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Hypoxic environments at high altitude have significant effects on kidney injury. Following injury, renal primary cilia display length alterations. Primary cilia are mechanosensory organelles that regulate tubular architecture. The effect of hypoxia on cilia length is still controversial in cultured cells, and no corresponding in vivo study exists. Using fetal and adult sheep, we here study the effect of chronic hypobaric hypoxia on the renal injury, intracellular calcium signaling and the relationship between cilia length and cilia function. Our results show that although long-term hypoxia induces renal fibrosis in both fetal and adult kidneys, fetal kidneys are more susceptible to hypoxia-induced renal injury. Unlike hypoxic adult kidneys, hypoxic fetal kidneys are characterized by interstitial edema, tubular disparition and atrophy. We also noted that there is an increase in the cilia length as well as an increase in the cilia function in the hypoxic fetal proximal and distal collecting epithelia. Hypoxia, however, has no significant effect on primary cilia in the adult kidneys. Increased cilia length is also associated with greater flow-induced intracellular calcium signaling in renal epithelial cells from hypoxic fetuses. Our studies suggest that while hypoxia causes renal fibrosis in both adult and fetal kidneys, hypoxia-induced alteration in cilia length and function are specific to more severe renal injuries in fetal hypoxic kidneys.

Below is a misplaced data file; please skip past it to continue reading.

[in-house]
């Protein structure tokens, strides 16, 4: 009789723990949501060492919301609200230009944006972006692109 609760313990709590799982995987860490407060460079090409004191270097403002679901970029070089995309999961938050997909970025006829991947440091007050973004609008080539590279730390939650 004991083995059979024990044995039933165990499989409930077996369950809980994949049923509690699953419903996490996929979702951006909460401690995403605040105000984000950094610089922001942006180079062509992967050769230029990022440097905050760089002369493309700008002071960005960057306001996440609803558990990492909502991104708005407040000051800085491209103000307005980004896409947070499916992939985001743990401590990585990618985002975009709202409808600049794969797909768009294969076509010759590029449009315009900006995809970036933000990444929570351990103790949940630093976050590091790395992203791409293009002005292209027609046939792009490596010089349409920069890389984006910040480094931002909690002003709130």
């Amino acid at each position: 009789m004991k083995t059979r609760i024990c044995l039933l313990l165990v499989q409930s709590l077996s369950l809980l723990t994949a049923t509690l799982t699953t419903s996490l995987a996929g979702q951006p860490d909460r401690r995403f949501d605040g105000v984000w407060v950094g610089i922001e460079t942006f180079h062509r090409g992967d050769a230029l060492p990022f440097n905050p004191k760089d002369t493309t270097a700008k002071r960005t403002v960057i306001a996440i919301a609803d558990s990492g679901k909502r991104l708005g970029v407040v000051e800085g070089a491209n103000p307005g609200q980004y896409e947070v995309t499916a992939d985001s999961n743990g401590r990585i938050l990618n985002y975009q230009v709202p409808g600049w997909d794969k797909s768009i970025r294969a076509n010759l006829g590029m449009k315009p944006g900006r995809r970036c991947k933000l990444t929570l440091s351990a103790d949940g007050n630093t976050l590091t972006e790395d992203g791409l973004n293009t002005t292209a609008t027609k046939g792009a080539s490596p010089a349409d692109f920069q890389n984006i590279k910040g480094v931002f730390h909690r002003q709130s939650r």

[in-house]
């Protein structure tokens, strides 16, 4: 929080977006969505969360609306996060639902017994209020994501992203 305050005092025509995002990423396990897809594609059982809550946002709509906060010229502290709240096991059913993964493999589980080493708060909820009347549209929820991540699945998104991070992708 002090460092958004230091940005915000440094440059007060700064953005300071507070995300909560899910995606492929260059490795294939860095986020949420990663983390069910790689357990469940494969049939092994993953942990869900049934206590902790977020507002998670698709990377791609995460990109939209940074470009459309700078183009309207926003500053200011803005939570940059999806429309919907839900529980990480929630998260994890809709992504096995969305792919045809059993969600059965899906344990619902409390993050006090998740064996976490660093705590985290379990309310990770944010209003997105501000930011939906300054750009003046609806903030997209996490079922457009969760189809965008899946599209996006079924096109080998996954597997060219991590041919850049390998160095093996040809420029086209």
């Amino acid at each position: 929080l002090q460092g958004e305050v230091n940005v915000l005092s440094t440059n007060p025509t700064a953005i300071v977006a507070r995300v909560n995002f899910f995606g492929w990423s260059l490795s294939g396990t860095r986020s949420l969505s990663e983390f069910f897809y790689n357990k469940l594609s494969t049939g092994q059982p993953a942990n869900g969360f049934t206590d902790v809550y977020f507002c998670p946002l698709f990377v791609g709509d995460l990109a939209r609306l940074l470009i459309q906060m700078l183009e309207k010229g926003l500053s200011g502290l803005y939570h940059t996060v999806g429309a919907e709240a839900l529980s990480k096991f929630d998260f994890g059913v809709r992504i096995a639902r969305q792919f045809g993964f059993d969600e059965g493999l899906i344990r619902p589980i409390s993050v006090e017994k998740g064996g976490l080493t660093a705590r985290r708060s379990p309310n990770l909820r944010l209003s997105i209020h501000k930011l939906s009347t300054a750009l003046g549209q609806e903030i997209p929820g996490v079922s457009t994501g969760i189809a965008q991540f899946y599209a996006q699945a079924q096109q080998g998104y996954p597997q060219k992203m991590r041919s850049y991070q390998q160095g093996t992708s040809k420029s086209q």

This article was originally published in Frontiers in Physiology, volume 8, in 2017. DOI:10.3389/fphys.2017.00677


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This work is licensed under a Creative Commons Attribution 4.0 License.



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